Cities, 9/11, and Baby Teeth.

I love cities. I grew up in the D.C. Metropolitan Area suburbs, but I spent most of my literal-24-hour-day in Washington, D.C. After I graduated from college, I officially moved to one of my favorite cities for the first time – Philadelphia. I’m still in love with Philly, even though I’ve since moved to Boston. There’s just something about knowing my neighbors, being attached to my local businesses, commuting, and tangibly being connected to my community. If you have read my about page on the site, you would know that I actually study Urban Bioethics. In this case, urban isn’t an informal code word for hip-hop culture and people of color (might as well be blunt). It literally refers to cities and city living. Urban Bioethics is really about the health-related, scientific, ethical challenges faced by those who live in cities.

Urban health challenges can include substandard housing, poverty, and air pollution. In addition, major cities have also been targets of violent, terrorist attacks as well. Growing up in The District, I remember September 11, 2001 vividly. My brother and I were sitting in elementary school in the city when the Twin Towers and the Pentagon were hit. We watched the footage on the news and all of our teachers were terrified that they were going to hit Washington, D.C. directly. My mother later told us that she was speeding through the D.C. streets (which is not easy to do), with my youngest brother in tow, trying to get to us. For New Yorkers, I can only imagine how much more the tragedy stands out in their minds.

The trauma of 9/11 is very present in the lives of those who have lost love ones and peace of mind. However, a different form of this trauma is present in a less visible way.  A pilot study was done at New York’s Mount Sinai Hospital evaluating the implications of air pollution from the 9/11 attacks. The lead scientist, Dr. Roberto Lucchini, has been studying the environmental effects of the September 11th attacks since they occured. Initially, he went door-to-door after the attacks – interviewing residents about their health. He found that many residents, emergency responders, and volunteers were suffering from respiratory issues after the attacks.  This current study is a continuation of his work. Lucchini and his team found a strong presence of lead and tin in the baby teeth of “9/11-era” children. This presence was very unusual – tin usually does not show in teeth until the age of 50 or 60. The effects of lead in the body have also been well documented (check out how lead is effecting citizens health here). Lucchini is hoping to expand the study, but finding the baby teeth that belonged these individuals are difficult.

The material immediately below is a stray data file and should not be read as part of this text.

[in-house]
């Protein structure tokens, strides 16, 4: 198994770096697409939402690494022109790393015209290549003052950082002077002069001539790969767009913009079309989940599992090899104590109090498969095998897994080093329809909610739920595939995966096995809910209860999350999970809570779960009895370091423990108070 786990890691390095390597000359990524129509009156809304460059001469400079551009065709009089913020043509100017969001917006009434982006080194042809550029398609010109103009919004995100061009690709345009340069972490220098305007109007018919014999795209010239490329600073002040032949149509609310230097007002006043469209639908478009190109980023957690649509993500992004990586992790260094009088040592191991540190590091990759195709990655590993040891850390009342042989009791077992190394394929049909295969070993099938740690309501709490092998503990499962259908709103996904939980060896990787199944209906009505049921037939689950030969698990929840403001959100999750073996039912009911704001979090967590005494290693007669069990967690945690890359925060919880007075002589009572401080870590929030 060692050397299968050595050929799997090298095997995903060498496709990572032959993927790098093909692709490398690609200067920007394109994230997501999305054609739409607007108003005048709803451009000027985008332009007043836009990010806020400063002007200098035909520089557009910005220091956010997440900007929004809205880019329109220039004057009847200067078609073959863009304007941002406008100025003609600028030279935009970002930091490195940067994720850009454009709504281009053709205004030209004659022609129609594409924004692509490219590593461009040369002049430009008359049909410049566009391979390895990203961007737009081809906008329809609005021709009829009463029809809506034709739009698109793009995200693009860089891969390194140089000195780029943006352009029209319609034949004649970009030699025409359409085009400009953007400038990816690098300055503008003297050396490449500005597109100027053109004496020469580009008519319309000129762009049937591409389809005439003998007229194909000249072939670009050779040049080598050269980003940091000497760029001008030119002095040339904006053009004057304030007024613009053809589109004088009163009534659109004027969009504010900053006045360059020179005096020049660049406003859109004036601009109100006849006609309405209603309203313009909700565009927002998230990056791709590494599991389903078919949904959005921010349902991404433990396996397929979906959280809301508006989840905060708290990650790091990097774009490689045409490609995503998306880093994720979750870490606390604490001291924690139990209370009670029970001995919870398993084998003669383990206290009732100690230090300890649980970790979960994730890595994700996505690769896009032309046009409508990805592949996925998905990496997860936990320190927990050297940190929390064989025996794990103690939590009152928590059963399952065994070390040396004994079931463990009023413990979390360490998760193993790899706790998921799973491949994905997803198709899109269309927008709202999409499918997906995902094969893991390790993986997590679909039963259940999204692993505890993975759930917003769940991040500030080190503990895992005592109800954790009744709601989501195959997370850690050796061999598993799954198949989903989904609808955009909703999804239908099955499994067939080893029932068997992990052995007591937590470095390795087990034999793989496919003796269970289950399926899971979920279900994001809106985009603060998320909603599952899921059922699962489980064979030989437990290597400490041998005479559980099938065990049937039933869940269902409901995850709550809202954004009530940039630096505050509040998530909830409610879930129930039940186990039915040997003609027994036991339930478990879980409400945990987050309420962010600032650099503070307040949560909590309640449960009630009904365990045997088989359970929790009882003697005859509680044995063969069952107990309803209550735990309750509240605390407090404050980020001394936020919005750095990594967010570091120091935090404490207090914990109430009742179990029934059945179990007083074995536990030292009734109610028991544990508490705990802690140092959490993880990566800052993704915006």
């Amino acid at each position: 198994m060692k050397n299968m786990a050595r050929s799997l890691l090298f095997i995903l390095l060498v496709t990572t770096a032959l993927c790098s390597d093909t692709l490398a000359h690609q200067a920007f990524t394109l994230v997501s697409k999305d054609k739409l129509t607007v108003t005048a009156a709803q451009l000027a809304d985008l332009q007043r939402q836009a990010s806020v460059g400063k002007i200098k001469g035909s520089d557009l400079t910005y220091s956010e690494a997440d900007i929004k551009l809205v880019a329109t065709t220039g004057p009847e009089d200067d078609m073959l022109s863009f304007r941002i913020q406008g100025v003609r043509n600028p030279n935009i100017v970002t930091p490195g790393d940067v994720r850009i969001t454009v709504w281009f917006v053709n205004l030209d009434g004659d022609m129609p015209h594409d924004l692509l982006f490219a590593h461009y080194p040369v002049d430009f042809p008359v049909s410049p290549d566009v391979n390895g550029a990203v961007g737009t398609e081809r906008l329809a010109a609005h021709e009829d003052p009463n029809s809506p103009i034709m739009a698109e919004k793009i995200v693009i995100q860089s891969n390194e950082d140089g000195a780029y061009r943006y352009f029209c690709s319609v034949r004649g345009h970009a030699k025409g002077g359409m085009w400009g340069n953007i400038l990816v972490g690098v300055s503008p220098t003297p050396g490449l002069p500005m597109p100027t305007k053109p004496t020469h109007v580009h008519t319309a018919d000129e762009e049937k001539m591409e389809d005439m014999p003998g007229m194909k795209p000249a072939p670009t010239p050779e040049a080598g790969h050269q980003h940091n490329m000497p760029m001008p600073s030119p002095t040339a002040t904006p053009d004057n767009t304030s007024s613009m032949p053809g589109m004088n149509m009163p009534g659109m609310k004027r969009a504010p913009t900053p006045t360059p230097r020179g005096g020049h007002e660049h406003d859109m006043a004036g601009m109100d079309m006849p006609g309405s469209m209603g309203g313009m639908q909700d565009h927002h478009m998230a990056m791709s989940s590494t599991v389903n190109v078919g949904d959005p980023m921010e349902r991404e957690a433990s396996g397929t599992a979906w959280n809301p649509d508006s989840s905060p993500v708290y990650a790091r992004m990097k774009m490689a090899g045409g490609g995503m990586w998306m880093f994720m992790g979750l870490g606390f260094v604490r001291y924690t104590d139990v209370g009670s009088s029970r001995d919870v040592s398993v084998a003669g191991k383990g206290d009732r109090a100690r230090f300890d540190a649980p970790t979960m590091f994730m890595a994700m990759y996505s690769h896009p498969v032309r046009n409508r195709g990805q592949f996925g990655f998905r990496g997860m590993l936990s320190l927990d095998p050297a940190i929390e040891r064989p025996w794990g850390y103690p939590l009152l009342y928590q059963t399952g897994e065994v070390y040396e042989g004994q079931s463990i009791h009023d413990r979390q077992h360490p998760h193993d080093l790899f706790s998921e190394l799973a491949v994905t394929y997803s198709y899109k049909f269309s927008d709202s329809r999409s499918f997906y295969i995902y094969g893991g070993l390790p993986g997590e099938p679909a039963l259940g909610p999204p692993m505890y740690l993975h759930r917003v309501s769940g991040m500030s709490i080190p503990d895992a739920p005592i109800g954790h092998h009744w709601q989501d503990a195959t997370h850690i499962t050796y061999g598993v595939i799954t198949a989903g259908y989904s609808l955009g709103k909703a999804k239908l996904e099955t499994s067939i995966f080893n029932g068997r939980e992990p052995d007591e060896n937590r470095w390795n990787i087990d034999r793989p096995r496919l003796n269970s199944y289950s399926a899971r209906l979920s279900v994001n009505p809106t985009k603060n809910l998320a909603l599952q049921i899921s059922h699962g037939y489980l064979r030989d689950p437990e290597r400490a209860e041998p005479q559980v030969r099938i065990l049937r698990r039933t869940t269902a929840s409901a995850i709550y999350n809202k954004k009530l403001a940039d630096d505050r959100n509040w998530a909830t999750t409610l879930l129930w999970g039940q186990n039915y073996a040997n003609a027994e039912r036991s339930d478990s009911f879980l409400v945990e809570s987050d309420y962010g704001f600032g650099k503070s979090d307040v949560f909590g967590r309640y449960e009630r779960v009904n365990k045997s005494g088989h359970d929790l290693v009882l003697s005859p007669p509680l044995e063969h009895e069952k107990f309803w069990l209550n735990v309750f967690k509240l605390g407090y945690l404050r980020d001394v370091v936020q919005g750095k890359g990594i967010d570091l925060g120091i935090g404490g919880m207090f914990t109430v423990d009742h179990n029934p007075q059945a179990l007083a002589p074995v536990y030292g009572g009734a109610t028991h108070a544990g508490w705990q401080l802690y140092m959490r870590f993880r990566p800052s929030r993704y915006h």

So what does this mean for city-dwellers? Well first, I don’t think a fear of the environmental implications of terrorism is a reason to move out of cities. This is not just an American issue. London, Nairobi, Brussels, and other cites have all experienced terrorist attacks in recent years that have more than likely had social and environmental health implications. It is easy to justify abandoning a community because of fear. However, the whole point of terrorism is to create fear and unrest in communities. I don’t think we should feed into that mindset – nor does this occur statistically often enough to justify abandoning communities.

I also think that this is why urban bioethics is important. Health challenges are different in cities, rural environments, and suburban environments. Studies like these highlight these challenges. We have to engage our local governments and community leaders to create policies that accommodate for these issues. Thankfully, baby teeth fall out and you have a second set (not to minimize the implications of this study of course). However, chronic illnesses like asthma and the effects of pollution are longer-term and consistent issues. These are issues more unique to cities – you can’t evaluate urban health without examining them. Urbanization is increasing and these issues won’t be going away.

Make sure you all check out the studies below and I hope that you enjoyed this post!

See ya,
The Neighborhood Ethicist

(A note: The Neighborhood Ethicist will be going from weekly to bi-weekly. Although I will miss writing to you all every week, a girl’s got to finish school – and with flying or somewhat vibrant colors. So look for a new post every other Monday afternoon. Love you all and miss you already!)

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HELPFUL LINKS

Baby Teeth Study – http://www.newsweek.com/911-children-babies-toxins-health-risks-september-11-attacks-tin-lead-662922 

9/11 Linked to Cancer – http://www.newsweek.com/2016/09/16/9-11-death-toll-rising-496214.html

SOURCES

AM, Leah McGrath Goodman On 9/7/16 at 6:40. “9/11-Related Cancer and Other Diseases Are Surging.” Newsweek, September 7, 2016. http://www.newsweek.com/2016/09/16/9-11-death-toll-rising-496214.html.
AM, Leah McGrath Goodman On 9/11/17 at 11:26. “Exclusive: Scientists Found Toxins in the Teeth of 9/11 Babies.” Newsweek, September 11, 2017. http://www.newsweek.com/911-children-babies-toxins-health-risks-september-11-attacks-tin-lead-662922.
“Newsweek – 9-11 Children: Scientists Find Toxins in Their Baby Teeth – Leah McGrath Goodman.” The Mount Sinai Hospital. Accessed October 2, 2017. http://www.mountsinai.org/patient-care/service-areas/occupational-health/news/newsweek-children-scientists-find-toxins-in-their-baby-teeth-leah-mcgrath-goodman.
PM, Leah McGrath Goodman On 9/18/16 at 12:56. “Fallout from 9/11 Attacks on Par with Fukushima and Chernobyl, Researcher Says.” Newsweek, September 18, 2016. http://www.newsweek.com/september-11-attacks-cancer-fukushima-chernobyl-downtown-manhattan-ground-zero-499883.
“WHO | Urban Health.” WHO. Accessed October 2, 2017. http://www.who.int/topics/urban_health/en/.

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